The GIS Build Begins

Building the Goat Island Skiff.gis_sailing

I’m retired, so I could spend most of my time on the build if I want, but I’m going to try and pace myself. I was going to keep track of hours, but I’m pretty slow and might be embarrassed by how long I spend.  I am keeping most of my receipts so will have a pretty good idea how much I spent when it’s all over. I might even share it.

September 14 2016. After deciding on the GIS, I purchased the downloadable plans from Duckworks and was able to download right away. Instant gratification.

September 15-17. Printed and went over the plans, ordered a metric tape measure from Amazon after trying to find something in the house or at Home Depot that is marked in metric. The table saw fence has metric as well as ‘Imperial’, but that scale is firmly attached to my table saw. I also began sourcing materials and supplies. MAS Epoxy from clcboats.com, because I’ve used it before with good results, and it doesn’t usually develop ‘amine blush’. (A waxy film that has to be carefully washed off before overcoating.) Some sheets of Okuome plywood from son Bruno’s stock in my storage shed. These are a little beat up and water stained, but mostly usable. (Thanks Brun.) After searching online for more Okuome marine ply, which not many yards carry, I called my regular hardwood supplier Hughes Hardwoods in Rancho Cordova, and (Yea!) they had tons of it in stock. Cheaper than the online places too. I bought 4 sheets of 6 mm. Using this stuff isn’t going to get me any badges for using local products. The wood is grown in Africa, shipped to France where it’s manufactured into plywood and BS-1088 certified, then shipped over seas. But it’s the best product to use for this kind of boat. There really isn’t any competition. At least the cedar and fir that I mention later are Left Coast native.

During this time I also used up the 12 mm Okuome plywood sheet that I was storing for Bruno, to laminate up for the dagger board and rudder. He might not miss it right away. I laminated it to 24 mm thick blanks with the rest of Bruno’s West Marine epoxy . (Shhh.)  I was a little concerned that the epoxy wouldn’t work because it’s 4 or 5 years old so I did a little test glue up first to see if it would set. Harder than advanced calculus.20161001_111954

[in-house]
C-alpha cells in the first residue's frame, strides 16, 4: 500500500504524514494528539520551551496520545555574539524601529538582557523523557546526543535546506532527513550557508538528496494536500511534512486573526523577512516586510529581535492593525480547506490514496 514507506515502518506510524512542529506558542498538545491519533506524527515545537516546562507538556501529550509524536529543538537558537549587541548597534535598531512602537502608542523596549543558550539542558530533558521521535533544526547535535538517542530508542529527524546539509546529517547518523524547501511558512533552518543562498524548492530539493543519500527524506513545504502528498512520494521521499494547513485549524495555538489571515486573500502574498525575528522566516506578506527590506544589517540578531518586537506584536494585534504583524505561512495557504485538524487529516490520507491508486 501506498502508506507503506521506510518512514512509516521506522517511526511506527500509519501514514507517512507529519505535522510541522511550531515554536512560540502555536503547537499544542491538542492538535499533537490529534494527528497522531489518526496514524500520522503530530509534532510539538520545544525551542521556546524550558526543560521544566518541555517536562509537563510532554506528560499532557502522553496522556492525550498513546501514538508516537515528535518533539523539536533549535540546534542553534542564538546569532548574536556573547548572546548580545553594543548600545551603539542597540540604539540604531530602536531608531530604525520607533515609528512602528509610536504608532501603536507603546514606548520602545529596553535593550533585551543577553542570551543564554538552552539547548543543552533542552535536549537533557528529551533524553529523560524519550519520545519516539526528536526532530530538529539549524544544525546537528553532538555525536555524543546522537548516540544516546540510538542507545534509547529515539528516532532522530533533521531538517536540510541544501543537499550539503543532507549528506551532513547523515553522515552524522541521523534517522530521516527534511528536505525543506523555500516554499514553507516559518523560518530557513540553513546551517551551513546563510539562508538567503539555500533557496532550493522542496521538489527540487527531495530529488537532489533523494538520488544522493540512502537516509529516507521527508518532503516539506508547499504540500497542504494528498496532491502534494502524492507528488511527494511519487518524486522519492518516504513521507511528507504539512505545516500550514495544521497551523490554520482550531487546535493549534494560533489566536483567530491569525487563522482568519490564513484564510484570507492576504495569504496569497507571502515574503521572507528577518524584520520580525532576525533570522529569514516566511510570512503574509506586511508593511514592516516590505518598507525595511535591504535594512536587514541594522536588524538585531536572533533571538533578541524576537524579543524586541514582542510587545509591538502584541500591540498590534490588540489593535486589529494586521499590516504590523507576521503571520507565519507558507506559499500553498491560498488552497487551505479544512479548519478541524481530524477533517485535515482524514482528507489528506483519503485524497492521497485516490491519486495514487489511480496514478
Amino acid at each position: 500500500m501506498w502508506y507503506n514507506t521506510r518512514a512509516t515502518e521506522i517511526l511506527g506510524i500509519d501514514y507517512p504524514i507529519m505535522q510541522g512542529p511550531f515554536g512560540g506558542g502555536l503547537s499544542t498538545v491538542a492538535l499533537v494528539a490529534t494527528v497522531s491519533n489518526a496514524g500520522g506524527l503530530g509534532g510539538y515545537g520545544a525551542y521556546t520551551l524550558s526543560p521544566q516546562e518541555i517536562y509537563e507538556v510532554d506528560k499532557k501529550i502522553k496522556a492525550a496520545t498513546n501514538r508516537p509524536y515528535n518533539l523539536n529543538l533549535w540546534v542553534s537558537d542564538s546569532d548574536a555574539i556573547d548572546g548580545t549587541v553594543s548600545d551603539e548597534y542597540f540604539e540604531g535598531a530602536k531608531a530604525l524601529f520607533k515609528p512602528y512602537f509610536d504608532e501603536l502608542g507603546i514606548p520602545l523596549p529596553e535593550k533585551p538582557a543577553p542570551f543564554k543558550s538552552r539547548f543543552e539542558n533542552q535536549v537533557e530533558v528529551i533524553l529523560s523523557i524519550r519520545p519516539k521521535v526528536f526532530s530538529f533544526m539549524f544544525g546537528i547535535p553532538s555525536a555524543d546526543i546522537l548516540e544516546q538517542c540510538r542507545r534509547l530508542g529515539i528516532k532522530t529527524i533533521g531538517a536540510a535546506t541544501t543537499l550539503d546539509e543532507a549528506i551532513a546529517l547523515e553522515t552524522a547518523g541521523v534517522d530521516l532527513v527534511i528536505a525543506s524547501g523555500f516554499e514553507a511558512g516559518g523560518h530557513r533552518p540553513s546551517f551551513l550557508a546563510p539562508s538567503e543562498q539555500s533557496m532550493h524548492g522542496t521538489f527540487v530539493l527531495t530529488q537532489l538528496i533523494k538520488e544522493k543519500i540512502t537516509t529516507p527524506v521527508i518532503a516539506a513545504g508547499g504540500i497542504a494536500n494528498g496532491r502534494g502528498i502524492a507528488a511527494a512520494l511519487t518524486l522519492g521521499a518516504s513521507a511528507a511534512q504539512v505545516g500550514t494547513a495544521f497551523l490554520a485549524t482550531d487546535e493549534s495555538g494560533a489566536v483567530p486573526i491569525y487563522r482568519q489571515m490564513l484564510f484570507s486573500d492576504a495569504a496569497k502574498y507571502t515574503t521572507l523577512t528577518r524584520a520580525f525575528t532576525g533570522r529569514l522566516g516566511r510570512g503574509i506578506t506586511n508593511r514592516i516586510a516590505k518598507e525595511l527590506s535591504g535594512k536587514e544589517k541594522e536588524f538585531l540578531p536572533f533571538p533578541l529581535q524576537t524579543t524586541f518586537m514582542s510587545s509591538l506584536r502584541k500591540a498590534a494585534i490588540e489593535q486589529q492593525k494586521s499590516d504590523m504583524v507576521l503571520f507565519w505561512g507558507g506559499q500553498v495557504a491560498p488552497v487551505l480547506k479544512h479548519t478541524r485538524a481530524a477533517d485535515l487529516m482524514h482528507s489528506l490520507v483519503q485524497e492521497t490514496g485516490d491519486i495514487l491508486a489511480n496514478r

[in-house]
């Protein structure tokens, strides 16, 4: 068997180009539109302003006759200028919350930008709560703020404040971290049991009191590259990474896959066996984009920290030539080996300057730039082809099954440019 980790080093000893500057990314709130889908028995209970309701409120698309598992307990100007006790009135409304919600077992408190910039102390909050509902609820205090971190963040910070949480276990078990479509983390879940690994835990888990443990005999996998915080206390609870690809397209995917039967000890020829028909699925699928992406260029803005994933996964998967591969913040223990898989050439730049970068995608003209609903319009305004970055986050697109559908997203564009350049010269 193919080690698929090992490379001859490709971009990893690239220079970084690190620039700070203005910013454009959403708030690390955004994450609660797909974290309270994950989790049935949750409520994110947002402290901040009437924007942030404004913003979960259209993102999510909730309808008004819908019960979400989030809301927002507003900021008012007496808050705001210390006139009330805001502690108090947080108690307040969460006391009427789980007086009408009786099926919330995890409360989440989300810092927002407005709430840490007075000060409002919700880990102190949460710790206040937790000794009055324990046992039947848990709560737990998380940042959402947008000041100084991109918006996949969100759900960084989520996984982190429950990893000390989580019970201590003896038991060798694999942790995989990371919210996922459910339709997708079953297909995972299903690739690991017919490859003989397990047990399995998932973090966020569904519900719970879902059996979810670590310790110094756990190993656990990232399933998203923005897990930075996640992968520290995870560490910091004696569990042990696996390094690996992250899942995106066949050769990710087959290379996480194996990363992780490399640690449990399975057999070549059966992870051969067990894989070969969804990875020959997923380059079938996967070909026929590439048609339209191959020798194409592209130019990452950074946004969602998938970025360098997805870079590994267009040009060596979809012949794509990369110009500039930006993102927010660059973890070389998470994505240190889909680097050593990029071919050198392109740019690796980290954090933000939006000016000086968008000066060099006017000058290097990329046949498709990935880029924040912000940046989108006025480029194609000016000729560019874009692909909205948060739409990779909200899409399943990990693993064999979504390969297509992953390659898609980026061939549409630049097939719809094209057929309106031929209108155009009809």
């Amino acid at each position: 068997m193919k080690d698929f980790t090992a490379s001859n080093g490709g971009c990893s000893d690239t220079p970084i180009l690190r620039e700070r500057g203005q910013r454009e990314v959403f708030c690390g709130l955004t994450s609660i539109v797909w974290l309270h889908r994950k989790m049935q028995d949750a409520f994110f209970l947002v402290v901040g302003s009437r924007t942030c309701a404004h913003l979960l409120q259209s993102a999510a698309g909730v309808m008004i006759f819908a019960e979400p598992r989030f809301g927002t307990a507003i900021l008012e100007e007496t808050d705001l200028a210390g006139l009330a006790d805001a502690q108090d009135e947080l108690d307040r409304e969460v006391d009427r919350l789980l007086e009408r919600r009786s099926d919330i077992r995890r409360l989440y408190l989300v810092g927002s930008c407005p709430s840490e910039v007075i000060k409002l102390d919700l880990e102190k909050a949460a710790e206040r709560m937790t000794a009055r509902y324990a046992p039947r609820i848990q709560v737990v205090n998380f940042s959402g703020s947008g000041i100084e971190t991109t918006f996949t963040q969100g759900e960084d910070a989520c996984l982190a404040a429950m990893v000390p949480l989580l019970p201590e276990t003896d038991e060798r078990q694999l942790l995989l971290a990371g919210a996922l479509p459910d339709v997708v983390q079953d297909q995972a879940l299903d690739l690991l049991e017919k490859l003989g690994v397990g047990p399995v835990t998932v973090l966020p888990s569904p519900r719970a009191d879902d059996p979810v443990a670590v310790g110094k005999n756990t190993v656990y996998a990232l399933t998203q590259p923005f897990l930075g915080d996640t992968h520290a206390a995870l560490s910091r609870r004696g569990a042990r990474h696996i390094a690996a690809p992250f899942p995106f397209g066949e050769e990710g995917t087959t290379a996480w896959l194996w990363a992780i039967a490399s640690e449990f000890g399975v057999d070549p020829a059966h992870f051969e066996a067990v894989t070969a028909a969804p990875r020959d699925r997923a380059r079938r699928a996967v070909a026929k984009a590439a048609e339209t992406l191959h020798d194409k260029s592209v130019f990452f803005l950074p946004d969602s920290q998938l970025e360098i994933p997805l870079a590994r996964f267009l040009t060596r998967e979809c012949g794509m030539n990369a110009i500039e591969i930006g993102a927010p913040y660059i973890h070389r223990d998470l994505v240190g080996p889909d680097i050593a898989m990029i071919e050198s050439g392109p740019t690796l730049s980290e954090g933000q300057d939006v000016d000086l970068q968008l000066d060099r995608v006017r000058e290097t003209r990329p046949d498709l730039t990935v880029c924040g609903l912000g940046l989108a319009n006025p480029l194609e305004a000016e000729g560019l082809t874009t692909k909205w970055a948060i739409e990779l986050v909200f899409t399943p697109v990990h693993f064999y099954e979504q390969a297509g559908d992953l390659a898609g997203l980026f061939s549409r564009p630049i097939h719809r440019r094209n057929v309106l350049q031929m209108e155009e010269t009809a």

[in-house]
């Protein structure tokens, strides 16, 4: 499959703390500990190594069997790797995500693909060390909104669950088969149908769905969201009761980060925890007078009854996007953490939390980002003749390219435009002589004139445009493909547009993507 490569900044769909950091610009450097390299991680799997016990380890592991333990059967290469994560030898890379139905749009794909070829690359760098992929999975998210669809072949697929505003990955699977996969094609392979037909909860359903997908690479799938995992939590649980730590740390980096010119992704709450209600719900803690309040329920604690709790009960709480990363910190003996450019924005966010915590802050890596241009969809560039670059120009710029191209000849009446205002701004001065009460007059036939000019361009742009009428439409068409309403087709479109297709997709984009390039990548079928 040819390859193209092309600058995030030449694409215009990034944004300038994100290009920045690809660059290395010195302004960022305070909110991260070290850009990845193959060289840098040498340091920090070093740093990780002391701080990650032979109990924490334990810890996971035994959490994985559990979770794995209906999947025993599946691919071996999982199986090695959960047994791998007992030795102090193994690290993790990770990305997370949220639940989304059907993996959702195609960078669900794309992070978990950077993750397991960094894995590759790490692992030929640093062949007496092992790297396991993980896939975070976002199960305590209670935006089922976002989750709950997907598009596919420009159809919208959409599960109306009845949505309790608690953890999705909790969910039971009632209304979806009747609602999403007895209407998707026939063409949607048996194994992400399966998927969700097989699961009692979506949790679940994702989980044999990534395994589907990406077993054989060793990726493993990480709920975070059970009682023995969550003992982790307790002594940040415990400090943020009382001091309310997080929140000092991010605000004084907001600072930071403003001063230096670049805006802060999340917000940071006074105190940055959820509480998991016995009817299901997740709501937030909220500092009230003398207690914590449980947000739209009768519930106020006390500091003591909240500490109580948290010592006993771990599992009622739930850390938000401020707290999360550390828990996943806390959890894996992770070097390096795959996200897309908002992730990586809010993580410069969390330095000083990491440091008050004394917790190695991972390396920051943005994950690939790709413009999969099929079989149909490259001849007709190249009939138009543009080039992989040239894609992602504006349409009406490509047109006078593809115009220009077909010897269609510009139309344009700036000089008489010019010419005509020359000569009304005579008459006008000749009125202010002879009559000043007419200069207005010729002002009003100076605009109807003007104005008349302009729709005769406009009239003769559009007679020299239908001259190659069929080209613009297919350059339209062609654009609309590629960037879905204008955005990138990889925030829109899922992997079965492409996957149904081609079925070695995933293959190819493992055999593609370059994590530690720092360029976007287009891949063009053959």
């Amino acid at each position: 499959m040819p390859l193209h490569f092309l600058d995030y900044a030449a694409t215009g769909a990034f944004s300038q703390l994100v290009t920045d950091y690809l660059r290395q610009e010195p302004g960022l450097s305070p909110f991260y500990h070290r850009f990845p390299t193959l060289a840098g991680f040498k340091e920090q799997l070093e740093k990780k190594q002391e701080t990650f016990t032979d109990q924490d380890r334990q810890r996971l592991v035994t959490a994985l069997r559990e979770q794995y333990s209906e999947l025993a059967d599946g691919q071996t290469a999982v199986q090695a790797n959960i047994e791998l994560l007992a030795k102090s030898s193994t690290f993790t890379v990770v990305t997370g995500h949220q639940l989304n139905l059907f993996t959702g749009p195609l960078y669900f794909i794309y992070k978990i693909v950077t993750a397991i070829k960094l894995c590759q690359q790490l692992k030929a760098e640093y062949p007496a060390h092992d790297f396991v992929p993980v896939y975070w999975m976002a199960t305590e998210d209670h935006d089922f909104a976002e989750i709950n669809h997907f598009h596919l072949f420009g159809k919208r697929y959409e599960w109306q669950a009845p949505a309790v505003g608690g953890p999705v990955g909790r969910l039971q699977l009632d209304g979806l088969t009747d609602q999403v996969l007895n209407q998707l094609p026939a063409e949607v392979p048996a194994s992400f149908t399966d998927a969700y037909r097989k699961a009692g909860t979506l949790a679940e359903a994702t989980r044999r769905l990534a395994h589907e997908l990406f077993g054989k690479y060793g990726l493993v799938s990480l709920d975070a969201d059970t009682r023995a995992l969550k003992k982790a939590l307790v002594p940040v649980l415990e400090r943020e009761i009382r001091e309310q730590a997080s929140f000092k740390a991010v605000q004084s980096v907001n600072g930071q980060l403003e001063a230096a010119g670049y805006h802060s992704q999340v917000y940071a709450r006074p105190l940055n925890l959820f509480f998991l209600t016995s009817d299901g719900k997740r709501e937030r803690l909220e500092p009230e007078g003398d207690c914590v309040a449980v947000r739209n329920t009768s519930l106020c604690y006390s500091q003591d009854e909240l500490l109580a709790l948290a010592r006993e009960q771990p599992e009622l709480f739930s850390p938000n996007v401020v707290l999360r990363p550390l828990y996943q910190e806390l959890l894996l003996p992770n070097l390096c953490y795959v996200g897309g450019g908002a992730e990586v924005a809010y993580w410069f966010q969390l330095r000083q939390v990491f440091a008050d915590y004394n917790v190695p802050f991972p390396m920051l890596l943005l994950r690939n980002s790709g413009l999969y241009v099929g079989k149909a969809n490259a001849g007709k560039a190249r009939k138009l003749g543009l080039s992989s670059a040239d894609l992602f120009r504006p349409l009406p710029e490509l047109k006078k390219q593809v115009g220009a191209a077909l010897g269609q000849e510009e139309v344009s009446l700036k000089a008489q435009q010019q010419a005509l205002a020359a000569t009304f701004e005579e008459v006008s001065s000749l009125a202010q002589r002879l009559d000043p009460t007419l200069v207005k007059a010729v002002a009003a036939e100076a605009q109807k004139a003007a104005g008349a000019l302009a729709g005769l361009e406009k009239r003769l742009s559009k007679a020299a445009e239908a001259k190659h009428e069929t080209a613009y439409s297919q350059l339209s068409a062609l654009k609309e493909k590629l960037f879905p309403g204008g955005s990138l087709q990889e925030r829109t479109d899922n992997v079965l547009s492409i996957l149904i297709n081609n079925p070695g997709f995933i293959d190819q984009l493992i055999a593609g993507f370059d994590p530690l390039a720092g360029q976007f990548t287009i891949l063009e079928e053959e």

In order to build the boat, I needed space. My lovely and understanding wife Katie let me use her parking spot in our garage, the rest of which is conveniently already my shop.20160927_111910

Some people do this part in their living room. Katie isn’t quite that understanding.

Sept. 19-23. Beach Time.20160920_080834-1

Sept. 26-Oct. 3.

Started cutting out panels from the plywood. With this boat, no lofting or mold making is required. Instead the plan gives sizes for the panels which will then define the shape of the boat.20161001_103355

Each panel is only 6mm (1/4 inch), so they are each backed by some solid wood (framing). The designer recommends clear (knot free) Western Red Cedar for most of the framing to keep the boat light, and Douglas Fir or similar for a few places that will take more knocks. I spent some time looking for the right framing material at our local yards and home Depot. Finally, I went back to Hughes Hardwoods, and low and be hold they had a nice stock of clear, straight grained Western Red Cedar and some really nice vertical grain Doug Fir. They should change their name to Not Just Hardwoods. I’ll be going back for more Doug Fir later when I build spars and oars. Probably bought too much Cedar. But it smelled nice.20160927_111837

Interesting Note: The Australian designer, and apparently many boat builders around the world use Western Red Cedar and Douglas Fir when they can get it. He calls the Fir “Oregon”. But hey, it comes from California, Washington, and British Columbia too.

Most of the rest of this week I will finish marking out and cutting panels, glueing on framing, beveling, fixing mistakes, and all those very shipwright kind of things. By the end of the week I hope to start assembling things into what looks like a hull. Maybe I’ll see you then.

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Turn the page for the next installment.